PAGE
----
From IWU Magazine, Fall 2009

Taking the Plunge

Story by MIKE TOUZEAU

Thomas Edison always said he was “long on ideas, but short on time.”

Like the great inventor, 1942 Illinois Wesleyan graduate Dave Simpson of Green Valley, Ariz., figured if he was ever going to, “then I better get to it.”

He hatched the idea several months ago that he would like to try to jump out of a plane to celebrate his 90th birthday.

“He said, ‘I think I’d like to skydive,’” his wife Janet recalls him saying one day. She naturally asked, “Are you crazy?”

But, once his doctor gave him the green light after her insistence that he get checked out first, there was no stopping him.“I’ve always been adventuresome,” said the spry and fearless former lawyer, an ex-octogenarian on April 14.

Forced to conquer fear at a young age like most of his fellow World War II vets, Simpson became accustomed to a lot of dangerous night missions as a reconnaissance specialist, awarded a Bronze Star for leading a patrol behind enemy lines to safety, but he had to admit that he hung onto his harness for dear life in the tandem dive, receiving his “First Jump Certificate” May 8 at Skydive Arizona in Eloy.

Simpson watched as six “free-fallers” left the plane in front of him.

He remembers nervously thinking then, “What’s this going to be like?”

But, strapped like a papoose to his instructor Jared Miller, who controlled all aspects of the descent and landing, he eventually was able to relax and enjoy the ride.

“He sort of pushed me out the door,” Simpson said.

After a somersault and a one-minute free-fall for 5,000 feet, the deafening roar of the wind with temperatures so cold at nearly three miles high, his ears plugged so he couldn’t hear any of Miller’s instructions. Simpson took the jolt of the chute opening and began to watch the ground rushing to meet him.

“I put my full confidence in him,” said the former star athlete whose only experiences close to this were the parasailing and gliding he did for his 80th birthday.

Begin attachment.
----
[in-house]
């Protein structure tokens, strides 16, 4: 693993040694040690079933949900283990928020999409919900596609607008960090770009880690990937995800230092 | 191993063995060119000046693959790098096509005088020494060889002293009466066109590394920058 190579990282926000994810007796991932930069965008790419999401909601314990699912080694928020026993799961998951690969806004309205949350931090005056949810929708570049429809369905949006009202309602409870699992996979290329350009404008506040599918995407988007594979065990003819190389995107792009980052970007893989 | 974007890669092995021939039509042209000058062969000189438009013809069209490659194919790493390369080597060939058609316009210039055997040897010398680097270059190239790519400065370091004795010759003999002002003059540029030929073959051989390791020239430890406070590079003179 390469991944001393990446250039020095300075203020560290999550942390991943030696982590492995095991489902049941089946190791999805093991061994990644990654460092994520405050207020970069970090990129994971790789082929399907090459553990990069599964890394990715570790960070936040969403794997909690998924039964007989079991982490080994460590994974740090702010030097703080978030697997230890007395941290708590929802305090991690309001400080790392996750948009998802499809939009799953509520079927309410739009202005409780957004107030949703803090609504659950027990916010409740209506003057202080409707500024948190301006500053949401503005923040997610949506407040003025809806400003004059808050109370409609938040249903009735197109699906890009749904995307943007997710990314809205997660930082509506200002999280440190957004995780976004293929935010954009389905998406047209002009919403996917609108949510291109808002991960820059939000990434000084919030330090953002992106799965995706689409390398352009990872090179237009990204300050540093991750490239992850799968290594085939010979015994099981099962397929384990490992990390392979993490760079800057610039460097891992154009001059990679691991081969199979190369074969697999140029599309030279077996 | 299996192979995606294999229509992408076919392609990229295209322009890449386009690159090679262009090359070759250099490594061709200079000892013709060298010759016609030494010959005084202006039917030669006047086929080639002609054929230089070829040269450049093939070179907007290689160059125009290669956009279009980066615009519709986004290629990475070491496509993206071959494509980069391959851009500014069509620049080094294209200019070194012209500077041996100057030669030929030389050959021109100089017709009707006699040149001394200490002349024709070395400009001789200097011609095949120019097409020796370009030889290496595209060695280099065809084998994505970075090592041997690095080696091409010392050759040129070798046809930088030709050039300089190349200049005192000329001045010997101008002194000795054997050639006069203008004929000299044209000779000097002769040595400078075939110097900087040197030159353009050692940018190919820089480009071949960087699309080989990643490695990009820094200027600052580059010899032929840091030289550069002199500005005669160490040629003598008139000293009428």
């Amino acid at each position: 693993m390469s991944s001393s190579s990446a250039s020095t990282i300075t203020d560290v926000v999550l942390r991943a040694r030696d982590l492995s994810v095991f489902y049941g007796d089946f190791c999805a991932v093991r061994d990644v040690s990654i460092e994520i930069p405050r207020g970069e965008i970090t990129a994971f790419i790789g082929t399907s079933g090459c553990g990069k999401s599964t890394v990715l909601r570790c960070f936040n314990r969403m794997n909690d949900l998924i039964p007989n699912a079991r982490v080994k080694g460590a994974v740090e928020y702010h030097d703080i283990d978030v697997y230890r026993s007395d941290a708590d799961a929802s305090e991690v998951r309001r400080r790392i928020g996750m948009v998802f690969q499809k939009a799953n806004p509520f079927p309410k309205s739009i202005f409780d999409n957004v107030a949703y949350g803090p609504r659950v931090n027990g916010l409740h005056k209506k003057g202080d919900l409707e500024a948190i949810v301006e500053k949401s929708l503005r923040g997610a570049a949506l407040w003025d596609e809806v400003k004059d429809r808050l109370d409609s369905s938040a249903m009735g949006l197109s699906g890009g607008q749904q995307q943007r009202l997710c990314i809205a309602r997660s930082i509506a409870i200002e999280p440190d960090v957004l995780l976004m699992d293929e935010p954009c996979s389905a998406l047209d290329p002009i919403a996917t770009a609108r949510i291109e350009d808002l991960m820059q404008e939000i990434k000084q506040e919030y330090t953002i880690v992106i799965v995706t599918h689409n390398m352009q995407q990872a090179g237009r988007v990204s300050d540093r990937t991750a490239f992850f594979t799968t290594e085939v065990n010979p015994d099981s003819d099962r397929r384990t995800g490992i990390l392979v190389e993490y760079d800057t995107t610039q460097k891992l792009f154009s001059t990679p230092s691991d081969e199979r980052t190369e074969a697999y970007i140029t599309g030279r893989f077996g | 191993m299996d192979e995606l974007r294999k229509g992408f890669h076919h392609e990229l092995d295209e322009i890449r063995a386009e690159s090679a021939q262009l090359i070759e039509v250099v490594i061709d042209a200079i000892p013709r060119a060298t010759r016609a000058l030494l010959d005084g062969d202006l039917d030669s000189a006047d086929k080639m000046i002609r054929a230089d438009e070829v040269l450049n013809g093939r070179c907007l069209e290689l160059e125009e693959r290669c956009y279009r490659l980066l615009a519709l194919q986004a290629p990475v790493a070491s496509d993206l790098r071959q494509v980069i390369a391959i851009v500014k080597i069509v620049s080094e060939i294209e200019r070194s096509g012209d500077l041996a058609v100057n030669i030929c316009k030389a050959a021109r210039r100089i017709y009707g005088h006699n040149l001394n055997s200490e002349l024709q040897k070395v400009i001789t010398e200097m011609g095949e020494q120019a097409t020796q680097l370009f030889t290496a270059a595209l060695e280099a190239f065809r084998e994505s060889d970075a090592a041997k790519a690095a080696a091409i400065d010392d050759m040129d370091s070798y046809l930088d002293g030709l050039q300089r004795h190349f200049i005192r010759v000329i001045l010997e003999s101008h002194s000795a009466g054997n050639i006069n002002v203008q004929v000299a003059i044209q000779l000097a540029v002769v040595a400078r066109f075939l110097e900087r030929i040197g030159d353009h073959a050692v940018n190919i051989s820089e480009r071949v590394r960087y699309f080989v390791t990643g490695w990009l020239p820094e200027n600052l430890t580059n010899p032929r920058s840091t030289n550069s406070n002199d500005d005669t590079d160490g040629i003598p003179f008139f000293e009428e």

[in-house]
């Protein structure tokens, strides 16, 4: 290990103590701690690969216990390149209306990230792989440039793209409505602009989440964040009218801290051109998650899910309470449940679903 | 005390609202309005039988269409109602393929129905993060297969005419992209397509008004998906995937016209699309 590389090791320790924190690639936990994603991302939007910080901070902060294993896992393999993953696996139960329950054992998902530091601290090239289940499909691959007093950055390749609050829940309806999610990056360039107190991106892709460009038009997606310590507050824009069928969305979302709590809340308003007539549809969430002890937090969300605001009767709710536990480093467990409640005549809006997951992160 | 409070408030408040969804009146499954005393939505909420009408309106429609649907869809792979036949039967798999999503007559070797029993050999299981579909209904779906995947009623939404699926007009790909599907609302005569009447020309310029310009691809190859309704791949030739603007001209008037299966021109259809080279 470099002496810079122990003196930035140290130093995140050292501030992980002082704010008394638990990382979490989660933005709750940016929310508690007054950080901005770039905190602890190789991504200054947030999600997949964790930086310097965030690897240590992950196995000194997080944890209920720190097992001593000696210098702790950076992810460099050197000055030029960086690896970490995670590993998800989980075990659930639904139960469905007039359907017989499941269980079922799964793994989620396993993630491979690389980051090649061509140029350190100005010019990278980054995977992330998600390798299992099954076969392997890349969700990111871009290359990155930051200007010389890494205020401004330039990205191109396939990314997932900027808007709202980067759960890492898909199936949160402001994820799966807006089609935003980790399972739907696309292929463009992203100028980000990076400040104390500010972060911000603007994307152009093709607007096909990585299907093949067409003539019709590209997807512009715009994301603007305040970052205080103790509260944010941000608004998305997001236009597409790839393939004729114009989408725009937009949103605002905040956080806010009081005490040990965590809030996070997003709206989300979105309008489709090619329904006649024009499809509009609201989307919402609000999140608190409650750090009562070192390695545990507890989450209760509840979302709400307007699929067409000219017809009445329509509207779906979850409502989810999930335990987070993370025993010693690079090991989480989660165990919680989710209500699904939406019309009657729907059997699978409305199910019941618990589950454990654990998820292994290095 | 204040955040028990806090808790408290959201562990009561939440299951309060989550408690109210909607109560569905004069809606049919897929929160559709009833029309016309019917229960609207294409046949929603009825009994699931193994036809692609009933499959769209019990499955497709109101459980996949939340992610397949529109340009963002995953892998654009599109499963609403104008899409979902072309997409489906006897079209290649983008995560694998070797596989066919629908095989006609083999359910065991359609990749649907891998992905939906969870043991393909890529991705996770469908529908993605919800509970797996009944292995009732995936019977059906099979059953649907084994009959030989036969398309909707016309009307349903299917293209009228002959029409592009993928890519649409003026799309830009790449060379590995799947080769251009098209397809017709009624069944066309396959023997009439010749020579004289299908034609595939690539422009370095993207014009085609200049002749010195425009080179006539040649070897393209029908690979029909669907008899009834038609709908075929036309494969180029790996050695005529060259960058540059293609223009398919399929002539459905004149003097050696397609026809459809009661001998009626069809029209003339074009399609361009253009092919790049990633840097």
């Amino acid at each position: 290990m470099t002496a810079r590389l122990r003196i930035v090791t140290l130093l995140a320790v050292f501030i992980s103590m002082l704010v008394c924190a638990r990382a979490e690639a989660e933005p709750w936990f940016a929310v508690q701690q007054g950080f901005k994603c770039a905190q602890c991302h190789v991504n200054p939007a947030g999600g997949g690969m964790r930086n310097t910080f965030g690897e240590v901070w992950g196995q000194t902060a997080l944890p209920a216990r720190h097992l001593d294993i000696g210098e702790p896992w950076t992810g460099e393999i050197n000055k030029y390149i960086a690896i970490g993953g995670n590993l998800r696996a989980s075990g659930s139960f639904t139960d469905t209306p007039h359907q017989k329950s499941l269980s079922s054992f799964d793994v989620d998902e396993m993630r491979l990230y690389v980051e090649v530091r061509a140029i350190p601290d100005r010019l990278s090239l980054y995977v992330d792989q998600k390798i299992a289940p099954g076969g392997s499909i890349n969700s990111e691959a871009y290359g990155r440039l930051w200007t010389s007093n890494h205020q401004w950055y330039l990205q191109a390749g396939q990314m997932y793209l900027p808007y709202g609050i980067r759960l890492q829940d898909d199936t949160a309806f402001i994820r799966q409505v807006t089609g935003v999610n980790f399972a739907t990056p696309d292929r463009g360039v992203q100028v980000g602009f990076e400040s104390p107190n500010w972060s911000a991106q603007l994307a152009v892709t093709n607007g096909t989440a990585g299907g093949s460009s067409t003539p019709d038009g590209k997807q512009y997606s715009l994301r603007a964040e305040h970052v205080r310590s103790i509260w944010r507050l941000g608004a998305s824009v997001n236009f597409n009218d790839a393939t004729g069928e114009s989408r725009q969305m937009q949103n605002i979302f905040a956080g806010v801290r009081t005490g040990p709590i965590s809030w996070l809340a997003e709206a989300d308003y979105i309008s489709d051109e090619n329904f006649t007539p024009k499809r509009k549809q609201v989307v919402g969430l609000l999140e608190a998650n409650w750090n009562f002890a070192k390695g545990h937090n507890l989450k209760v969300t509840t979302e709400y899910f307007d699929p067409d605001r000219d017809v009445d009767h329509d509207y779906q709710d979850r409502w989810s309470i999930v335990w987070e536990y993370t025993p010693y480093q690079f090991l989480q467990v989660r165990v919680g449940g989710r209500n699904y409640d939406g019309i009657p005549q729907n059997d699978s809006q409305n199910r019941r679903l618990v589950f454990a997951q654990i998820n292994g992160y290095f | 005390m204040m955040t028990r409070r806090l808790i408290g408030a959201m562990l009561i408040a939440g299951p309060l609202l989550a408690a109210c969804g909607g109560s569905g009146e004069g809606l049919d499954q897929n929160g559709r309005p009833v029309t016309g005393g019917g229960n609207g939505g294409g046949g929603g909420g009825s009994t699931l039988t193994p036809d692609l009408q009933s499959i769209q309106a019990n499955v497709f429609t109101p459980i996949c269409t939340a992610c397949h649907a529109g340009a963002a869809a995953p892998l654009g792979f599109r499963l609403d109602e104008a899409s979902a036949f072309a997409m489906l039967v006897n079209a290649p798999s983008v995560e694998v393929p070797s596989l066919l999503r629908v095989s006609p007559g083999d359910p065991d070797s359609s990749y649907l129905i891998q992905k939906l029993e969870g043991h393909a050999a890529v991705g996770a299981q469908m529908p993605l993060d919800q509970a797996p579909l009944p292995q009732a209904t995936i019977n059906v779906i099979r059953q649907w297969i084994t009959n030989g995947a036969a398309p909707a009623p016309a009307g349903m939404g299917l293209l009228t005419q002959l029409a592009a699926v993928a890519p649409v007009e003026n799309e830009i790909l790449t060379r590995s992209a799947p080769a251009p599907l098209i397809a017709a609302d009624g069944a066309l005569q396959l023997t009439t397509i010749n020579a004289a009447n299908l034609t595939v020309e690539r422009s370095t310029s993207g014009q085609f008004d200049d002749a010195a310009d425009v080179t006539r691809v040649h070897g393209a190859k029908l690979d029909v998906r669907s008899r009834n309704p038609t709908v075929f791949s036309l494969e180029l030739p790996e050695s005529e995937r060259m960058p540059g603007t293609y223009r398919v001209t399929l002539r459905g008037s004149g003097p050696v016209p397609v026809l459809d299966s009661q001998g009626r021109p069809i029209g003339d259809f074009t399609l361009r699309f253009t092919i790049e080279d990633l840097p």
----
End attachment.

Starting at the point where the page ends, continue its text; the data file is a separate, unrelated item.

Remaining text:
He has slowed down his activity quite a bit, as one would expect, from the days when he and doubles partner Tudor ApMadoc, also 90 but still competing, used to win a lot of senior tennis tournaments locally, as well as taking the gold at the Senior Games in St. George, Utah.

He met Janet on the courts, and they married after losing their spouses. She finally quit playing at age 85.

Acknowledging she was concerned about his “challenge,” she nevertheless gave him her full support.

“I thought he’d do fine,” she said, although she was a little worried when it took a while for him to get up from a hard landing.

A 1937 graduate and three-sport letterman in Edwardsville, Ill., he was a tennis star at Illinois Wesleyan University and was inducted into the Edwardsville High Athletic Hall of Fame in 1985, holding a long jump record there for more than 25 years.

After college and his duty in World War II, Simpson kept a successful law practice back in Edwardsville for 33 years before retiring to Bonner’s Ferry, Idaho.

He moved to Green Valley in 1990 and was an active tennis player into his 80s.

Simpson successfully exits the plane with his instructor Jared Miller.

He has no plans for another jump, although he says his grandson wants to try it with him now. If it appeals to him, he’ll do it.

Another lawyer from Illinois who became one of our most famous presidents once said, “It’s not the years in your life, it’s the life in your years.”

Dave Simpson can sit back now and say he added a little more life to his 90 years and counting.

Reprinted with permission from the Green Valley News , Green Valley, Ariz.